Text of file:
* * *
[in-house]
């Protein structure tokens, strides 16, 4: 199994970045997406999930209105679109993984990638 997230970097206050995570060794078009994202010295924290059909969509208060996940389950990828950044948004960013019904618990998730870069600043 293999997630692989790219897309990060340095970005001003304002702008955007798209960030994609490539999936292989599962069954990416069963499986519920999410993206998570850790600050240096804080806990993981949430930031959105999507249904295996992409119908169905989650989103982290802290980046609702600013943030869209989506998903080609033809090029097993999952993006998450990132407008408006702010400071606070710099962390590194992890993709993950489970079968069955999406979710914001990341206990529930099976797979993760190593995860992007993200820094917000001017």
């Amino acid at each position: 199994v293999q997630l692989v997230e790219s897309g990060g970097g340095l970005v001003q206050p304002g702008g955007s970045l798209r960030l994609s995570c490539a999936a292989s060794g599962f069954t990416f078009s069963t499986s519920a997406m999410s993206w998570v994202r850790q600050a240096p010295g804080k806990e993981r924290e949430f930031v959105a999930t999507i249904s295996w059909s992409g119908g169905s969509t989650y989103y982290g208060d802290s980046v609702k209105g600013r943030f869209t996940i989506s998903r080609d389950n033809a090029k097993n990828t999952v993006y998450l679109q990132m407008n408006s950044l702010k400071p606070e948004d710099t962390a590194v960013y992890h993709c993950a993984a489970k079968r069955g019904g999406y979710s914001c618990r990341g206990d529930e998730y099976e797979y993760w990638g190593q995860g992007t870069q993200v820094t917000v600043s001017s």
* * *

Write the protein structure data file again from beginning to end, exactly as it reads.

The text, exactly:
[in-house]
């Protein structure tokens, strides 16, 4: 199994970045997406999930209105679109993984990638 997230970097206050995570060794078009994202010295924290059909969509208060996940389950990828950044948004960013019904618990998730870069600043 293999997630692989790219897309990060340095970005001003304002702008955007798209960030994609490539999936292989599962069954990416069963499986519920999410993206998570850790600050240096804080806990993981949430930031959105999507249904295996992409119908169905989650989103982290802290980046609702600013943030869209989506998903080609033809090029097993999952993006998450990132407008408006702010400071606070710099962390590194992890993709993950489970079968069955999406979710914001990341206990529930099976797979993760190593995860992007993200820094917000001017």
């Amino acid at each position: 199994v293999q997630l692989v997230e790219s897309g990060g970097g340095l970005v001003q206050p304002g702008g955007s970045l798209r960030l994609s995570c490539a999936a292989s060794g599962f069954t990416f078009s069963t499986s519920a997406m999410s993206w998570v994202r850790q600050a240096p010295g804080k806990e993981r924290e949430f930031v959105a999930t999507i249904s295996w059909s992409g119908g169905s969509t989650y989103y982290g208060d802290s980046v609702k209105g600013r943030f869209t996940i989506s998903r080609d389950n033809a090029k097993n990828t999952v993006y998450l679109q990132m407008n408006s950044l702010k400071p606070e948004d710099t962390a590194v960013y992890h993709c993950a993984a489970k079968r069955g019904g999406y979710s914001c618990r990341g206990d529930e998730y099976e797979y993760w990638g190593q995860g992007t870069q993200v820094t917000v600043s001017s």